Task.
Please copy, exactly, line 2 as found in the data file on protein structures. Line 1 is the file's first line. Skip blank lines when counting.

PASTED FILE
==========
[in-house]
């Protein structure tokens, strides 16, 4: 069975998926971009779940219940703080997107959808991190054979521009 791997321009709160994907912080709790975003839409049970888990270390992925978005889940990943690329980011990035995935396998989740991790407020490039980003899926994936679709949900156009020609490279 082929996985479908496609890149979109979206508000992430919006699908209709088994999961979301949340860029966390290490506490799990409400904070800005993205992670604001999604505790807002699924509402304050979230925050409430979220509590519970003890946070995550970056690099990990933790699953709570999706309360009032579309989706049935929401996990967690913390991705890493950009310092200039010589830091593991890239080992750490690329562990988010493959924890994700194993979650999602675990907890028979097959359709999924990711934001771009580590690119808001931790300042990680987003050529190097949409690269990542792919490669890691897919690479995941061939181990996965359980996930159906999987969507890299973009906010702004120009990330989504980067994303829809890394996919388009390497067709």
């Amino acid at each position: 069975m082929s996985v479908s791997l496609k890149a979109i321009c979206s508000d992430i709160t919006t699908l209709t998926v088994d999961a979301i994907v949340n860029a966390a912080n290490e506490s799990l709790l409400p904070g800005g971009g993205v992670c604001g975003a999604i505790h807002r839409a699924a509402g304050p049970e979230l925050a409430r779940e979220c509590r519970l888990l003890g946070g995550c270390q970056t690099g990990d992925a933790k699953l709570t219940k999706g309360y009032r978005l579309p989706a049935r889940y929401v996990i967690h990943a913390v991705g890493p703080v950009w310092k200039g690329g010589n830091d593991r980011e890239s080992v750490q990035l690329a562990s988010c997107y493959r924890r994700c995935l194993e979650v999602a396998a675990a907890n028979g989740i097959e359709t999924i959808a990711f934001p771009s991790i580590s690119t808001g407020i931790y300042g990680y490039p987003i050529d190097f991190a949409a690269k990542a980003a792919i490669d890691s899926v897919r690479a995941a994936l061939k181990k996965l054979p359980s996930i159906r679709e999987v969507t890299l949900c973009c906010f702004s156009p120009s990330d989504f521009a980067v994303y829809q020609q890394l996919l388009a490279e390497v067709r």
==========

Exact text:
């Protein structure tokens, strides 16, 4: 069975998926971009779940219940703080997107959808991190054979521009 791997321009709160994907912080709790975003839409049970888990270390992925978005889940990943690329980011990035995935396998989740991790407020490039980003899926994936679709949900156009020609490279 082929996985479908496609890149979109979206508000992430919006699908209709088994999961979301949340860029966390290490506490799990409400904070800005993205992670604001999604505790807002699924509402304050979230925050409430979220509590519970003890946070995550970056690099990990933790699953709570999706309360009032579309989706049935929401996990967690913390991705890493950009310092200039010589830091593991890239080992750490690329562990988010493959924890994700194993979650999602675990907890028979097959359709999924990711934001771009580590690119808001931790300042990680987003050529190097949409690269990542792919490669890691897919690479995941061939181990996965359980996930159906999987969507890299973009906010702004120009990330989504980067994303829809890394996919388009390497067709």